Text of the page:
FacebookTwitterGoogle+RedditEmail

Why the Fuss Over China?

Last week, some people questioned our opposition to China’s largest meat company purchasing Smithfield, suggesting that it could be construed as xenophobia. But prejudice against a particular country has nothing to do with our concern. The globalized food system poses real food safety risks and free trade deals with global partners encourage a race-to-the bottom in food safety standards, leaving U.S. consumers at the mercy of inadequate foreign food safety systems like China’s.

We should all be leery of deals like this that further consolidate our food system; especially when they involve companies with a history of food safety problems and countries with abysmal track records for food and worker safety. The horrendous Chinese poultry plant fire currently making headlines provides another powerful example of how the factory farm model endangers lives.

As I explain in this 2011 blog when we released our report, A Decade of Dangerous Food Imports from China, putting profits above people is a cross-cultural problem. Besides, many of the companies and investors profiting from Chinese exports are U.S. companies or investors (Goldman Sachs own part of Shuanghui International).

Anyone who’s paying attention knows that risky food from China has become all too common. Last month, Food & Water Watch Assistant Director Patty Lovera testified before the House Committee on Foreign Affairs Subcommittee on Europe, Eurasia and Emerging Threats to discuss China as the leading producer of many foods Americans eat: apples, tomatoes, peaches, potatoes, garlic, seafood, processed food and food ingredients like xylitol and vitamin C.

As I explain on New York Times’ Room For Debate last night, the purchase of Smithfield isn’t just about exporting pork – it’s indicative of the American government’s fervor for exporting our consolidated, industrialized food system:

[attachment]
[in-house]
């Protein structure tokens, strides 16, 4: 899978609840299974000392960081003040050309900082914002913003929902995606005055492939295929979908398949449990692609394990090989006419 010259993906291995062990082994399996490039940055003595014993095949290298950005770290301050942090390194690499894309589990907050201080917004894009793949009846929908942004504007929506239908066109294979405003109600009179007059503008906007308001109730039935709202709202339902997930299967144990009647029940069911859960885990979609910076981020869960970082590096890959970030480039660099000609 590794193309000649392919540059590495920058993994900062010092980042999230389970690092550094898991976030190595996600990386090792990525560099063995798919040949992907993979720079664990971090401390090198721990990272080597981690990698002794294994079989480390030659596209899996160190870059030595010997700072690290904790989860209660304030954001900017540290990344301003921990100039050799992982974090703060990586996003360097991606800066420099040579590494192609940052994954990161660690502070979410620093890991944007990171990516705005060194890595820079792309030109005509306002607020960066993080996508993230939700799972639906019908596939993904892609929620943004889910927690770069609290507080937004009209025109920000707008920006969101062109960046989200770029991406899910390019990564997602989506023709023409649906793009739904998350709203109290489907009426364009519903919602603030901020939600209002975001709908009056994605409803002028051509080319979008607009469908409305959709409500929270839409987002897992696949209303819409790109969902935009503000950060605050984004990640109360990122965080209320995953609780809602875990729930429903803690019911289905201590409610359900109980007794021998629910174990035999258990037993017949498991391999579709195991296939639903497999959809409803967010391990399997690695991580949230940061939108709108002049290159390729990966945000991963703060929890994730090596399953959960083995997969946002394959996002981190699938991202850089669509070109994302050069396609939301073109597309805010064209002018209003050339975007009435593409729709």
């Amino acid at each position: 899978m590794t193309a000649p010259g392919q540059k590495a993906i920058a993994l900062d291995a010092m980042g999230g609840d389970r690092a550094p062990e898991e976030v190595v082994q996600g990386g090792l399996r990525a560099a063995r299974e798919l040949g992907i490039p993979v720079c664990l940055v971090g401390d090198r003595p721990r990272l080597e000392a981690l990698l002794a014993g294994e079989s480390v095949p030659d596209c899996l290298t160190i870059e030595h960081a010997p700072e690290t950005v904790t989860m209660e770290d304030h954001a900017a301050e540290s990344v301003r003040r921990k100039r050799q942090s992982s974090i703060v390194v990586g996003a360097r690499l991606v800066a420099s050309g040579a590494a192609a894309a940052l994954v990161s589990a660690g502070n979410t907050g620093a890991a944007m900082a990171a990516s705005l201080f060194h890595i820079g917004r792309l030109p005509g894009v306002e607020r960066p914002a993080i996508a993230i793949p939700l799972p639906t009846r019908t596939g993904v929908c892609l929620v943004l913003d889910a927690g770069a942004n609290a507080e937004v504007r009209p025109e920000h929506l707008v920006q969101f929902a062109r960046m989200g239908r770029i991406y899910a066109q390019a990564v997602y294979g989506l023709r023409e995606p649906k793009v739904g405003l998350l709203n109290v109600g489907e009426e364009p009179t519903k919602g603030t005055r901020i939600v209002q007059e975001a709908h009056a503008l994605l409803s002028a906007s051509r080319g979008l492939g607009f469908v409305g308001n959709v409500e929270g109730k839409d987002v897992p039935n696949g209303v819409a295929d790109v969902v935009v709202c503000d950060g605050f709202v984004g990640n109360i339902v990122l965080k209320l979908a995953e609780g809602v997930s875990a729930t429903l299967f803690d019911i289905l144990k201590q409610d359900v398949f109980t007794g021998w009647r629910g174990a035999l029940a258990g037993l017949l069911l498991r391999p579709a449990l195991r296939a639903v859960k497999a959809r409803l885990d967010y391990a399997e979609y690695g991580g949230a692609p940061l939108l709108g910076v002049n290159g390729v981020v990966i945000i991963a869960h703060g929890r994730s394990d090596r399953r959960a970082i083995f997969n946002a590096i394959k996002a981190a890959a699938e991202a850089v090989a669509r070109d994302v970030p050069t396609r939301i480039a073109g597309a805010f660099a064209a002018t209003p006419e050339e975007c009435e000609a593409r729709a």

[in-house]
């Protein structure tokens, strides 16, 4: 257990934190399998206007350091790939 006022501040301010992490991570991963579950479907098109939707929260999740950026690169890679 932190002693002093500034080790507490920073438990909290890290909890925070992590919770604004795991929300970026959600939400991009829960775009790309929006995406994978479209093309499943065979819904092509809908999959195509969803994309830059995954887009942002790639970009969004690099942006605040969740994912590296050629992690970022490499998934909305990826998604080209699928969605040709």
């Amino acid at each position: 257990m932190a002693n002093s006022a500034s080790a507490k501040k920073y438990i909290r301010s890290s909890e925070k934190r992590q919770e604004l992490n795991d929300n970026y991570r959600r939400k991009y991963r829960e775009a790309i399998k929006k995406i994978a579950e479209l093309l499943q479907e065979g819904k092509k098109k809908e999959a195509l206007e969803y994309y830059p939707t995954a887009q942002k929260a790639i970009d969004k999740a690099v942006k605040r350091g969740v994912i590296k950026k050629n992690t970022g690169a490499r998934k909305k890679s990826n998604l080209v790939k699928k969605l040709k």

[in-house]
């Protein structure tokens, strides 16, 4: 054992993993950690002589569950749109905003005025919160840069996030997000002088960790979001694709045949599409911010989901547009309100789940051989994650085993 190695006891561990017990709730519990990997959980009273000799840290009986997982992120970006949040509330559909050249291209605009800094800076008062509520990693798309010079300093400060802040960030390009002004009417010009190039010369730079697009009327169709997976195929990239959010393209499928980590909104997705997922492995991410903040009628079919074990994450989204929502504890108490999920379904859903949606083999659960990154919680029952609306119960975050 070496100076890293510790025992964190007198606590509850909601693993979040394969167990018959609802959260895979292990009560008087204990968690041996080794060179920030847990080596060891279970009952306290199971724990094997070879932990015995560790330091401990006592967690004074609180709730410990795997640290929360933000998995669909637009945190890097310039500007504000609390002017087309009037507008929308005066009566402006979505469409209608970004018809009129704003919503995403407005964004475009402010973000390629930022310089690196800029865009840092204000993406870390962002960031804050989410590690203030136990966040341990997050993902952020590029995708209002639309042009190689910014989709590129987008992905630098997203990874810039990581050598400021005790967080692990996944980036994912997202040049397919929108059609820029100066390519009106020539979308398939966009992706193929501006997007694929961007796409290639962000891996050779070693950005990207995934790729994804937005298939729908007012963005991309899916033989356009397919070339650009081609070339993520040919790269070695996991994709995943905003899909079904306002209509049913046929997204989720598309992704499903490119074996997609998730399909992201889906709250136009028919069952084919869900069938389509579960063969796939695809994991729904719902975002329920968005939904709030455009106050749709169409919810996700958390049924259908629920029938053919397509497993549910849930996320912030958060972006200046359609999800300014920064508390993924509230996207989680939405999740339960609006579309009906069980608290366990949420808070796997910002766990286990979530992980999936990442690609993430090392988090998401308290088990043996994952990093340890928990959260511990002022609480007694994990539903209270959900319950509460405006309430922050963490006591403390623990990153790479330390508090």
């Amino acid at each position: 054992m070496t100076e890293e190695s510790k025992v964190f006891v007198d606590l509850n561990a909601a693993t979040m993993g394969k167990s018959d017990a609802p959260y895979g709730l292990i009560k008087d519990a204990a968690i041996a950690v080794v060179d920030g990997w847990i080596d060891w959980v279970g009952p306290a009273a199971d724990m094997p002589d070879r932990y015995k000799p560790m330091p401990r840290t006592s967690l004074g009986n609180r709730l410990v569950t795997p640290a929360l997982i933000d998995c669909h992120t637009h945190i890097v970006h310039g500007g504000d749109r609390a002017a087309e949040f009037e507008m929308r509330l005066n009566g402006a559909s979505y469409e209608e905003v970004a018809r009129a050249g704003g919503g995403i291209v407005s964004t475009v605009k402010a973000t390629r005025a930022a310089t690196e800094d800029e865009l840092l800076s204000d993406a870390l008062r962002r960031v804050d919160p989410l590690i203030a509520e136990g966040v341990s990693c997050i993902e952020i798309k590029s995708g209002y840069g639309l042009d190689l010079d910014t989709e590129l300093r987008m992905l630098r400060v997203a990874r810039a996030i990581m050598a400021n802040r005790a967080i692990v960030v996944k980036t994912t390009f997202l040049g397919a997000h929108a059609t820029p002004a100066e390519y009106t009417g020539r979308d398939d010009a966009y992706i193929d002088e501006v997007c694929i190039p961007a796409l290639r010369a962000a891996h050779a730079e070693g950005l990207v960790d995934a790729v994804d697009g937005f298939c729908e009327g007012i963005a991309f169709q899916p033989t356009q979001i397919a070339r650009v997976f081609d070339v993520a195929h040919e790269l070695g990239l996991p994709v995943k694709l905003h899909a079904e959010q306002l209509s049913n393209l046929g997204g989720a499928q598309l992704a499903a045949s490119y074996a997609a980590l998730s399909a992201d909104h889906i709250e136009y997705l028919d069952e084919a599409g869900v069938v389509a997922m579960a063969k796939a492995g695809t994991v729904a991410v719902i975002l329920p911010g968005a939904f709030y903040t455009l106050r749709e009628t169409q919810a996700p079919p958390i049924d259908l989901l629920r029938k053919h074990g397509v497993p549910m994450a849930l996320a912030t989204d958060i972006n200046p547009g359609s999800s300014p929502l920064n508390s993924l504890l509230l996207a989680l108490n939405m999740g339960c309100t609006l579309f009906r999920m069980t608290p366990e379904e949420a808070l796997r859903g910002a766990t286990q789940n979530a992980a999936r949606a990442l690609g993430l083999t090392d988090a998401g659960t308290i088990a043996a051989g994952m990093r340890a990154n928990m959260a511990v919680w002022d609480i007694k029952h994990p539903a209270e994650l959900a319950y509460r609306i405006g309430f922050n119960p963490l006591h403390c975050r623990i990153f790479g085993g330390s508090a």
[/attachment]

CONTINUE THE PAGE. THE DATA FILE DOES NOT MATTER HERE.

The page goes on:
Shuanghui International became China’s monolithic meat company by adopting the U.S. factory farm model pioneered by companies like Smithfield. The merger is likely to increase the size, intensity and pollution of hog production in China. Furthermore, Smithfield’s anticipated increased exports to China would effectively convert U.S. factory farms into export platforms; Smithfield would ship out the pork, and we’d keep the hog manure.

In addition to the environmental consequences of the deal, it’s bad for consumers. Transnational deals in the food industry usually add to American imports, and a rising flood of imported food swamps U.S. import inspectors. In the long term, Shuanghui may offshore hog operations to China, and the U.S. could be importing pork. In 2011, Shuanghui recalled thousands of tons of meat after reports that it was laced with the banned veterinary drug clenbuterol, which is linked to serious human health risks.

Deals like this serve no one but the executives and bankers who stand to profit; everyone else is left with the manure.

(Read my full comment and the other experts’ perspectives here.)

Another debater, Thea Lee is the deputy chief of staff at the AFL-CIO, brought up another excellent point:

If Chinese consumers want to consume American pork, they can presumably purchase it on the open market. Our farmers have been trying to get their pork into the Chinese market on a sustained basis for many years. The decision instead to purchase a major producer indicates that there are other motives. As we evaluate this and other similar investments, we had better have a good sense of how those other motives will impact good jobs, food safety and regulatory balance in this country. Unfortunately, under current law, even if we determine that this or similar investments would have a negative impact on the U.S. economy – or any subset of workers – there is very little we can do to stop it.